There should be other reasons that motivate us to study God’s word. If we really love the Lord, we should want to know and understand His principles and put into practice those things that are pleasing to him. We should evaluate what we feed our minds. How do we use our time? Do we feed on the pure words of truth, filling our thoughts and our mind?
The next resolution commonly made is to save more. For some, it is difficult to save with so many things to spend their money on. Everywhere we look there are stores beckoning us to buy this and to buy that. In contrast, the Christian’s resolution should be to spend or be spent more in the Lord’s service.
Jesus taught this lesson in the parable of the talents, found in Matthew 25. To summarize, a man was leaving on a journey. He called together three of his servants and entrusted his property to them. While the master was gone, two of the servants used the talents and doubled the amount given to them. But one servant dug a hole and buried the talent. When the master returned he praised the two servants. The third servant had been afraid and hid the talent so he would be able to give it back to the master. The master told this servant that he was wicked and lazy.
The talent represents our natural gifts or qualities that we lay down at the Lord’s feet when we consecrate. This includes our wealth, influence, intellectual power, education, public utterance, time, and opportunities for service. The same results are not required of all, but simply faithfulness in the use of what each possesses, on behalf of our Lord. We are not to save our talents, wealth, time, and opportunities for ourselves, but instead, use them without hesitation in the Lord’s service. Paul wrote in 2 Corinthians 12:15 that he would “gladly spend and be spent” for them.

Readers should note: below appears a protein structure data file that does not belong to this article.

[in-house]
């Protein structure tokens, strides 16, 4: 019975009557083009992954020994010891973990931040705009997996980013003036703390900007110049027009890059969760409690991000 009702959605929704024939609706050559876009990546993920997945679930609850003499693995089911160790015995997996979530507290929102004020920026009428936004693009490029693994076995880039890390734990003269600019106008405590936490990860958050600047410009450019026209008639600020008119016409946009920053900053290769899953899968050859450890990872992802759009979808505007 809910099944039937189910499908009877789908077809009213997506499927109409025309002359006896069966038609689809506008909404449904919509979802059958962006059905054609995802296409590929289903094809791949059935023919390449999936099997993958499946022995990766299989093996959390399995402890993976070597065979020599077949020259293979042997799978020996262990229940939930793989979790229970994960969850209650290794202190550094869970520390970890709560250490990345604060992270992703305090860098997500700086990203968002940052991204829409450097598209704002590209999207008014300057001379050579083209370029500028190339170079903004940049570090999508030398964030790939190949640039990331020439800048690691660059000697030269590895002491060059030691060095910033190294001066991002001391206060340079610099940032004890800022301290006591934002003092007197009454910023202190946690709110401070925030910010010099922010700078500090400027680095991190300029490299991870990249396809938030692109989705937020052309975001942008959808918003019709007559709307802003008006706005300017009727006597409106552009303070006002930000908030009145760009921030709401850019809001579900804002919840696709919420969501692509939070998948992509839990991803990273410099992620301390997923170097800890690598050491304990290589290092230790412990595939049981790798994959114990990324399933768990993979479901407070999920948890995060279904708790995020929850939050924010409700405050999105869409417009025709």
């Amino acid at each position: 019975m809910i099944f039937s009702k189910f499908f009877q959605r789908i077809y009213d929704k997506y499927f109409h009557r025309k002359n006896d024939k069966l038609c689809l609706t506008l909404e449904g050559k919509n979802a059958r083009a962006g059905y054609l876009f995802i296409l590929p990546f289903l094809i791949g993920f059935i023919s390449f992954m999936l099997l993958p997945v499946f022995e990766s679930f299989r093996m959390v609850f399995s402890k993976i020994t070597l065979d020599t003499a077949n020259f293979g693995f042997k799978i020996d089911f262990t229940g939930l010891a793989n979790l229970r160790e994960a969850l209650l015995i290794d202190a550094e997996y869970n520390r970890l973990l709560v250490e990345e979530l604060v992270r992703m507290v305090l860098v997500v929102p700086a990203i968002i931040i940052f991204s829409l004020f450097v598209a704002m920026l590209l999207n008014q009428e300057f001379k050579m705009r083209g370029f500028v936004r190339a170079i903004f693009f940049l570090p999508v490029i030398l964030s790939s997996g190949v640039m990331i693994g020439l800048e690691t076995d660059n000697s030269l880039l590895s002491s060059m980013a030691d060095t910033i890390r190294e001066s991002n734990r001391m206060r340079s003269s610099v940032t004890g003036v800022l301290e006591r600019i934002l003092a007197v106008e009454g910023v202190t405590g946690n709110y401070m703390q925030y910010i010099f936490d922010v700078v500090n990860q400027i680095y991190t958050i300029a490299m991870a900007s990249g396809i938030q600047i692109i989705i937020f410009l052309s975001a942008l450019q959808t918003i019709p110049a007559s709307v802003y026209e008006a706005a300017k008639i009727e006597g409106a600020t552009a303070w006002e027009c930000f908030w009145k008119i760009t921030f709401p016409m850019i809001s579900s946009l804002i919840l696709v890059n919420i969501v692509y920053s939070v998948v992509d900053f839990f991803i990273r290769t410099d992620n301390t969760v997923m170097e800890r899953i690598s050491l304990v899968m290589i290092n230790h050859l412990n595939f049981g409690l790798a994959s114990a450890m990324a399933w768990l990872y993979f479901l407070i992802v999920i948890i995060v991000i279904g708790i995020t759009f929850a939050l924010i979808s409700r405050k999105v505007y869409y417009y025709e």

Another resolution that people frequently make at the beginning of the year is to do better at keeping in touch with friends and relatives. To apply this spiritually, we might ask “How are we doing in our communication with our heavenly Father?” We communicate to God through prayer. Prayer is one of the greatest privileges we have in our Christian walk. James 5:16 says that the “fervent prayer of a righteous man availeth much.” When we see others going through a difficult time, we feel so helpless. There is something we can do for them. Pray for them. Prayer gives us the opportunity to express our thankfulness for all that God has given us, and to ask that He does what is best for them.
Prayer is the lifeline that keeps us in constant connection with our heavenly Father. It is one that we want to constantly use and have as part of our Christian life.
Faith Under Trial
The last resolution many people strive for in the world is to be less stressed. As Christians, in order to decrease our stress, we must increase our trust in the Lord. Jesus addressed worrying, and the futility of it, in Matthew 6:25-34. He ended by telling his disciples, “Seek ye first the kingdom of God and his righteousness, and all these things will be given to you.”
There is no denying that life can be stressful. We cannot always control it, but we can control how it affects us. We believe that all experiences are for our spiritual good, and sometimes it takes difficult experiences to help us develop spiritually. If we have the proper frame of mind, then we will accept all experiences as potentially good for our best spiritual development. That is not always easy to accept because some of our experiences can be painful and difficult. How we deal with these situations begins with our thoughts. Feelings of guilt, despair, bitterness, resentment, hope, kindness, and love, all start within us. We can create our own spirit of despair, or we can create a bridge of contentment. This is when we utilize our prayer life to help us through difficult times.
The world uses the changing of the year as a time of reflection and a time to consider a change. We as Christians should always be looking back at our actions and our thoughts, and seek to improve the Christian character that is being molded within us. To improve our character, we not only need to reflect at the beginning of the year but also on what we do daily, hourly.
Life is precious, life is a gift. How we use it is entirely in our hands.